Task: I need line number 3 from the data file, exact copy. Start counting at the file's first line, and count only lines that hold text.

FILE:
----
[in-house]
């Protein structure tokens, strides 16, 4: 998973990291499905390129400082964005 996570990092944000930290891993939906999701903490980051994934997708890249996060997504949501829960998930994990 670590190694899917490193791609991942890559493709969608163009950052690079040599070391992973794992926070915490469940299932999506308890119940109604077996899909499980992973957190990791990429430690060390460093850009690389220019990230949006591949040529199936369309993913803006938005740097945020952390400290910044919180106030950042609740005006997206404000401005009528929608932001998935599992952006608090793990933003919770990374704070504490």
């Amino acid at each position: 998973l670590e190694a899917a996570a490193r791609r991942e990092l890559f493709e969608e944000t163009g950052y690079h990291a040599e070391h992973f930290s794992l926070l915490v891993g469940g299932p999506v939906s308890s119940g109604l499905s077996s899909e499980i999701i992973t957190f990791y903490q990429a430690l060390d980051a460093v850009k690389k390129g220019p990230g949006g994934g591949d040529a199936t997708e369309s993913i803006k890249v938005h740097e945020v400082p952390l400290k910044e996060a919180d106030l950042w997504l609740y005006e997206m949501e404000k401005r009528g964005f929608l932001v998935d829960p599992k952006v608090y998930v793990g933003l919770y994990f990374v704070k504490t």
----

């Amino acid at each position: 998973l670590e190694a899917a996570a490193r791609r991942e990092l890559f493709e969608e944000t163009g950052y690079h990291a040599e070391h992973f930290s794992l926070l915490v891993g469940g299932p999506v939906s308890s119940g109604l499905s077996s899909e499980i999701i992973t957190f990791y903490q990429a430690l060390d980051a460093v850009k690389k390129g220019p990230g949006g994934g591949d040529a199936t997708e369309s993913i803006k890249v938005h740097e945020v400082p952390l400290k910044e996060a919180d106030l950042w997504l609740y005006e997206m949501e404000k401005r009528g964005f929608l932001v998935d829960p599992k952006v608090y998930v793990g933003l919770y994990f990374v704070k504490t």